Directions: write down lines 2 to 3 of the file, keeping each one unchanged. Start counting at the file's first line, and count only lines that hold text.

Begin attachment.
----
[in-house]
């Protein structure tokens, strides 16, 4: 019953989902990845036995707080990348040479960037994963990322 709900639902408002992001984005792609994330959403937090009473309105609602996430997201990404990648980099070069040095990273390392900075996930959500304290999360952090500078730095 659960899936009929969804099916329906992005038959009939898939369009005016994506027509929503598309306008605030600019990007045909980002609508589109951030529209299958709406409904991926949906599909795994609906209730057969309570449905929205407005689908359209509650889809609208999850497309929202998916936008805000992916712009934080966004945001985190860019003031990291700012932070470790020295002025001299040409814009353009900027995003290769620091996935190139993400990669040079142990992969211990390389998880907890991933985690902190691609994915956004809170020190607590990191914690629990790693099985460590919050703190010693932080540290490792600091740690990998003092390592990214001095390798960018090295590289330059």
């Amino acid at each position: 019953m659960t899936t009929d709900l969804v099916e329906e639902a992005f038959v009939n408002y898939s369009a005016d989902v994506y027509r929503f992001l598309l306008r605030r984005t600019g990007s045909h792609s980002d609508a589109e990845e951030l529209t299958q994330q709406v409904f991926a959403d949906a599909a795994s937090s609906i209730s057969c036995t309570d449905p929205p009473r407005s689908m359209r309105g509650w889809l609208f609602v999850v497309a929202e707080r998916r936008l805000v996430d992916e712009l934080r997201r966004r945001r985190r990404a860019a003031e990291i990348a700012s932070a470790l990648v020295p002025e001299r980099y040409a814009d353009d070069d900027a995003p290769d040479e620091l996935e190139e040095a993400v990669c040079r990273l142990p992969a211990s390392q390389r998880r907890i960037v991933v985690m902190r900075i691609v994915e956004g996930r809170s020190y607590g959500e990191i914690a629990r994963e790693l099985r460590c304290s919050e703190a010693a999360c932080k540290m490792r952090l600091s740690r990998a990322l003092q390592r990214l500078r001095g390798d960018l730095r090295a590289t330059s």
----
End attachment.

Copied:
């Protein structure tokens, strides 16, 4: 019953989902990845036995707080990348040479960037994963990322 709900639902408002992001984005792609994330959403937090009473309105609602996430997201990404990648980099070069040095990273390392900075996930959500304290999360952090500078730095 659960899936009929969804099916329906992005038959009939898939369009005016994506027509929503598309306008605030600019990007045909980002609508589109951030529209299958709406409904991926949906599909795994609906209730057969309570449905929205407005689908359209509650889809609208999850497309929202998916936008805000992916712009934080966004945001985190860019003031990291700012932070470790020295002025001299040409814009353009900027995003290769620091996935190139993400990669040079142990992969211990390389998880907890991933985690902190691609994915956004809170020190607590990191914690629990790693099985460590919050703190010693932080540290490792600091740690990998003092390592990214001095390798960018090295590289330059």
């Amino acid at each position: 019953m659960t899936t009929d709900l969804v099916e329906e639902a992005f038959v009939n408002y898939s369009a005016d989902v994506y027509r929503f992001l598309l306008r605030r984005t600019g990007s045909h792609s980002d609508a589109e990845e951030l529209t299958q994330q709406v409904f991926a959403d949906a599909a795994s937090s609906i209730s057969c036995t309570d449905p929205p009473r407005s689908m359209r309105g509650w889809l609208f609602v999850v497309a929202e707080r998916r936008l805000v996430d992916e712009l934080r997201r966004r945001r985190r990404a860019a003031e990291i990348a700012s932070a470790l990648v020295p002025e001299r980099y040409a814009d353009d070069d900027a995003p290769d040479e620091l996935e190139e040095a993400v990669c040079r990273l142990p992969a211990s390392q390389r998880r907890i960037v991933v985690m902190r900075i691609v994915e956004g996930r809170s020190y607590g959500e990191i914690a629990r994963e790693l099985r460590c304290s919050e703190a010693a999360c932080k540290m490792r952090l600091s740690r990998a990322l003092q390592r990214l500078r001095g390798d960018l730095r090295a590289t330059s």